A black and white image of rowers George Hungerford and Roger Jackson sitting in their boat, holding their Olympic medals.

Reliving Canadian glory from the Tokyo 1964 Olympic Games

Whoever hits the podium for Team Canada at Tokyo 2020 will be building on a legacy that was established over a half-century ago.

Canadians claimed four medals at Tokyo 1964, the first time that the Olympic Games were held in the Japanese capital. And although the athletes all took unique paths, their journeys all ended in the same place: glory.

Roger Jackson and George Hungerford (rowing)

A black and white photo of two men, one wearing glasses, shaking hands while sitting in a boat.
Canada’s Roger Jackson (right) and George Hungerford celebrate their gold medal win in the rowing event at the 1964 Tokyo Olympics. (CP Photo/COC)

From a plan-shifting diagnosis to an unlikely pair of underdogs surprising the world with Olympic gold to glory.

Canada’s only gold medal at Tokyo 1964 came from a place that no one could have predicted: the pairing of Roger Jackson and George Hungerford.

In the summer of 1964, Hungerford came down with a case of mononucleosis that ruled him out of the men’s eight. Meanwhile, Jackson’s regular partner in the coxless pair was called upon to take Hungerford’s spot, leaving Jackson as an alternate heading to Tokyo.

But Hungerford wasn’t going to give up his Olympic dream. Despite having never rowed a pair before and still battling to recover from mono, he began exhausting training sessions with Jackson just weeks before the Games. They headed to Tokyo having never competed in a race together and with no real hope of reaching the podium.

Their natural chemistry, however, propelled them to a win in the first heat and qualification into the final. Still, not much was expected from the pair. The final came down to a photo finish and the Canadians, who had chosen to row without a rudder, came out on top. Dubbed the Golden Rejects, Jackson and Hungerford would go on to share that year’s Lou Marsh Award as Canada’s top athletes.

Doug Rogers (judo)

In a black and white photo, Doug Rogers holds his opponent on a judo mat in front of spectators at the 1964 Olympics.
Canada’s Doug Rogers competes in the judo event at the 1964 Tokyo Olympics, on his way to a silver medal win in the over 80kg category. (CP Photo/COC)

From the blue line to the dojo to a battle with a very familiar opponent to glory.

Though Doug Rogers‘ name is now closely associated with Canadian judo, his athletic career began in a different place: on the ice. In his youth, Rogers was a high-scoring defenceman whose team won the Ontario Minor Hockey Championships. But at 15, his passion shifted to judo. By 1960, at age 19, he’d moved to Japan to study at the renowned Kodokan Judo Institute.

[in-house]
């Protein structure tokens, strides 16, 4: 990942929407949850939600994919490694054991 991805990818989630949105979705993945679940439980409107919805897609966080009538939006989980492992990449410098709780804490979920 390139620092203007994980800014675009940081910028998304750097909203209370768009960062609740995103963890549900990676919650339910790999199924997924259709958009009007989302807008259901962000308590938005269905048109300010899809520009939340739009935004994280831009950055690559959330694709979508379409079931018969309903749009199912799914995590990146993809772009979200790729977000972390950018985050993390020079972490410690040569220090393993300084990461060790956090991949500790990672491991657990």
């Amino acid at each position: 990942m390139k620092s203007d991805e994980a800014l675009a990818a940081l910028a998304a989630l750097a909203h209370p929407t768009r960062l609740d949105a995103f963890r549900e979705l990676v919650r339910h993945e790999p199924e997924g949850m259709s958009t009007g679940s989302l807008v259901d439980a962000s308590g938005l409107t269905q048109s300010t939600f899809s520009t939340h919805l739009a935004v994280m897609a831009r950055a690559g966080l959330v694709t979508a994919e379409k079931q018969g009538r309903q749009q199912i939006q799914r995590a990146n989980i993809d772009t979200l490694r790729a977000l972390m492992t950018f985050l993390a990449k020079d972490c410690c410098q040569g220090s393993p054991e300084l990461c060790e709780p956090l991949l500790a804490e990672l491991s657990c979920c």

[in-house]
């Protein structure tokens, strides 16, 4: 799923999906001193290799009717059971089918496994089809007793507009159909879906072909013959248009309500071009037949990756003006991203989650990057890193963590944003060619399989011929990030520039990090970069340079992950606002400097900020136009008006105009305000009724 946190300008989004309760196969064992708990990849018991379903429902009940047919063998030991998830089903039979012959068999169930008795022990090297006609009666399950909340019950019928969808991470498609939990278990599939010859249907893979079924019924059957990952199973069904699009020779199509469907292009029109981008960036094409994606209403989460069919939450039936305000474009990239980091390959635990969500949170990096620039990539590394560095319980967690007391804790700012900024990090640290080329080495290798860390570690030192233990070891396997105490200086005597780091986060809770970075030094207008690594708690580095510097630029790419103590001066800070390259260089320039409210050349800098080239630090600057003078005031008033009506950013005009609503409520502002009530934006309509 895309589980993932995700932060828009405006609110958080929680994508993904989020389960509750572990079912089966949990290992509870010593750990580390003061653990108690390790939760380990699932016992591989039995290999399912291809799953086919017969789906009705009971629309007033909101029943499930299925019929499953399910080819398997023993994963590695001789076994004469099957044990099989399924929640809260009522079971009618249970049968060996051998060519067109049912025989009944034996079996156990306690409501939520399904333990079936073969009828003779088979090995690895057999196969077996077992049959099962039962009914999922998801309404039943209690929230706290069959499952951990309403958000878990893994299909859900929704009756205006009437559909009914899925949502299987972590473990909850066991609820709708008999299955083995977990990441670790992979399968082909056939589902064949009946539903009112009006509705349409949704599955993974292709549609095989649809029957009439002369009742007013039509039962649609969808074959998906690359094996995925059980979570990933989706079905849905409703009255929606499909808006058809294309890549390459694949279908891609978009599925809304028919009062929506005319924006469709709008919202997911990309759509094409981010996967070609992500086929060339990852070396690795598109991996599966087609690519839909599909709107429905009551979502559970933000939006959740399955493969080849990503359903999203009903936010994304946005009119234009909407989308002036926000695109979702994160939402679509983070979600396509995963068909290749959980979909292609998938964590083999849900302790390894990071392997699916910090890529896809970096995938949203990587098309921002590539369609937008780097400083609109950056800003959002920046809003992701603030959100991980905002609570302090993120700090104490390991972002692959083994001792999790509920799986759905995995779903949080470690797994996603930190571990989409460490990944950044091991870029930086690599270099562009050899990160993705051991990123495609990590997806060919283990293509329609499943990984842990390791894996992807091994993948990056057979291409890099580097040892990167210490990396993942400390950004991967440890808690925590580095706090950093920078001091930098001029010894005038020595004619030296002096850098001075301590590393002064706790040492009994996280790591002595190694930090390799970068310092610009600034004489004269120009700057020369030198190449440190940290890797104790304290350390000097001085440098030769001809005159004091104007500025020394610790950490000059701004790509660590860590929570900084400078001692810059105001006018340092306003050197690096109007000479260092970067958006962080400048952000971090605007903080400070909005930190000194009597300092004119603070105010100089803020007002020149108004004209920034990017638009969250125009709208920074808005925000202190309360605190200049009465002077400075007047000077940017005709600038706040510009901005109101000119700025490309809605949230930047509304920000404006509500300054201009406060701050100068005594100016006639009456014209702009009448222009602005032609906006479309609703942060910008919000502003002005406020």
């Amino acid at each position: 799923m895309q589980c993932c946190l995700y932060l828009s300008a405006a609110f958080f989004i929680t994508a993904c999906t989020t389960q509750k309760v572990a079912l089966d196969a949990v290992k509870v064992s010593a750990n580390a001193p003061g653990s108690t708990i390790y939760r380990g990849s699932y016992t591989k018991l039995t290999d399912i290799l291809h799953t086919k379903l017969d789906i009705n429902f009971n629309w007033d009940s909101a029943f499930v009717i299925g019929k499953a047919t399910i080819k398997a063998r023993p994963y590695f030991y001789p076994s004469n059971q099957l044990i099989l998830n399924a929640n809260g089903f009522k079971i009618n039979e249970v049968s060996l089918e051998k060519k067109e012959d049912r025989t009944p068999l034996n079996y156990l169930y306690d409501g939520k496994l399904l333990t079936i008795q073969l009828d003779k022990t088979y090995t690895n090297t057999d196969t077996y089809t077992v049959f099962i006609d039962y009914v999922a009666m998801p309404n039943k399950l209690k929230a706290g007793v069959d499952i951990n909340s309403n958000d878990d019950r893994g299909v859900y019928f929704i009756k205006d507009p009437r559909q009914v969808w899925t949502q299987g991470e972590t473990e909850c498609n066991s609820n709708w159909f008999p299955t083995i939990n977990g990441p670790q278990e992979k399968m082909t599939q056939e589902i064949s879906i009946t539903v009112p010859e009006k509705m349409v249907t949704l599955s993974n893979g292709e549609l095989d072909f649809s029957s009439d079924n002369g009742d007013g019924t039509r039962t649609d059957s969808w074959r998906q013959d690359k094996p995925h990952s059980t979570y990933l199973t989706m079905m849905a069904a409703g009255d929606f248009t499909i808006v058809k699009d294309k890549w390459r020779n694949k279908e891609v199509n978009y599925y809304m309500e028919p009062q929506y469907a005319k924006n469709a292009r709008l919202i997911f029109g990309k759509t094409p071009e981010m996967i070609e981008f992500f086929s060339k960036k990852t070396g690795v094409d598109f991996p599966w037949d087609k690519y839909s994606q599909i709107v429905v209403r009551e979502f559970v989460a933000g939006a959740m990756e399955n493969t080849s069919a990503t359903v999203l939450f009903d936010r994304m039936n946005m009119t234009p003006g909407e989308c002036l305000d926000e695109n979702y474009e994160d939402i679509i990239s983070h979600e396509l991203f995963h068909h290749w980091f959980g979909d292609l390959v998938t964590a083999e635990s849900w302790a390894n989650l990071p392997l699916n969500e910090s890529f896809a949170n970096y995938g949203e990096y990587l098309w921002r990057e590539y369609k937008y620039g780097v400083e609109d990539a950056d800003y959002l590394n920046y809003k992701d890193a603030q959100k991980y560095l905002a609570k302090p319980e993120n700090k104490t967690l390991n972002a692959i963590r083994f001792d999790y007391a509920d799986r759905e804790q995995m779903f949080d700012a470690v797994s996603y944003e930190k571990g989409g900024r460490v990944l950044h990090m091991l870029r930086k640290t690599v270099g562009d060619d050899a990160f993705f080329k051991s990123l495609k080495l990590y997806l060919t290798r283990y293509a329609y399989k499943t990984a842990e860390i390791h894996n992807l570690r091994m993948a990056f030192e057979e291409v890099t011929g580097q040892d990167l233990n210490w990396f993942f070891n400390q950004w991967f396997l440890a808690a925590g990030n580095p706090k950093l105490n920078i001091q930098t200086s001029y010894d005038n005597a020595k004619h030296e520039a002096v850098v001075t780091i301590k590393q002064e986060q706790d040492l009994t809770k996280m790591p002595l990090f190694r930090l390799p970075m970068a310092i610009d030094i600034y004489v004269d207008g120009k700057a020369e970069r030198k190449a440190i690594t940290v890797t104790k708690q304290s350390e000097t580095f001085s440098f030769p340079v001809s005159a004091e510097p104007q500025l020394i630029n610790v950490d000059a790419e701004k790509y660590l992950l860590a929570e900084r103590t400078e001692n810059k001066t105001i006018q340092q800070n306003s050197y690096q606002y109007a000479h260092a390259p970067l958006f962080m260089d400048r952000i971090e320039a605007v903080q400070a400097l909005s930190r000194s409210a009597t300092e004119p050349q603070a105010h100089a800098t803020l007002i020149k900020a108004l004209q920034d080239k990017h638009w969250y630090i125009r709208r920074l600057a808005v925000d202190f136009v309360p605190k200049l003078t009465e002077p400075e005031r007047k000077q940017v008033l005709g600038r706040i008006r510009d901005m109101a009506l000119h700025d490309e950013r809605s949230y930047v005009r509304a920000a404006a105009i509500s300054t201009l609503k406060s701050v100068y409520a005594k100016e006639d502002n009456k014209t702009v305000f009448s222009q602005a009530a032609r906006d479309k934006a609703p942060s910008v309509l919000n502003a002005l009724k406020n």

Rogers spent years training with judokas in the sport’s ancestral home, including Isao Inokuma, a multi-time winner of the All-Japan Judo Championships. With judo added to the Olympic program at Tokyo 1964, the timing couldn’t have been more perfect for the Canadian.

In the heavyweight division, Rogers defeated three opponents to reach the final, in which he faced Inokuma. The Japanese competitor would come out with the gold, but Rogers’ silver medal was Canada’s first in judo.

Bill Crothers (athletics)

In a black and white photo, a smiling Bill Crothers and Harry Jerome display their medals won at the 1964 Olympics.
Canada’s Bill Crothers (silver in the 800m) and Harry Jerome (bronze in the 100m) show off their medals at the 1964 Tokyo Olympics. (CP Photo/COC)

From a prodigious start on the track to the beginnings of a career as a pharmacist to Olympic success to glory.

If you live in Markham, Ontario, you might immediately recognize Bill Crothers‘ name from the pharmacy where he worked for years, or the high school bearing his name. But you may be less familiar with the athletic endeavours that brought him to prominence in the first place.

His was a classic case of a young person juggling academics and athletics. Both a top student and promising runner in high school, he earned a scholarship to the University of Toronto’s pharmacy program. Around the same time, he was running circles around his competition on the track; at one point, he held the Canadian record in all distances from the 400m to the 1500m.

But it was in the 800m that he’d reach the Olympic podium, earning a silver at Tokyo 1964. He would also compete at Mexico City 1968 before returning to Markham and putting his university education to good use.

Harry Jerome (athletics)

From a promising start in a variety of sports to a pair of devastating leg injuries to an Olympic comeback to glory.

Whether he was showing it on the baseball diamond, the football field or the soccer pitch, it was clear from an early age that Harry Jerome had some athletic gifts. But it was on the running track that he found his true calling.

At the 1960 National Championships, he equalled the standing world record in the 100m (10.0 seconds) and headed into Rome 1960 as a medal favourite. That dream was dashed, however, when he tore his hamstring in the Olympic semifinal. Two years later, at the 1962 Commonwealth Games, he suffered a torn quadriceps muscle that could have ended his career.

Despite being labelled a “quitter”, Jerome persisted and qualified for Tokyo 1964. In the 100m final, he posted a time of 10.25 seconds that earned him an Olympic bronze and set the stage for many memorable moments to come in Canadian track and field.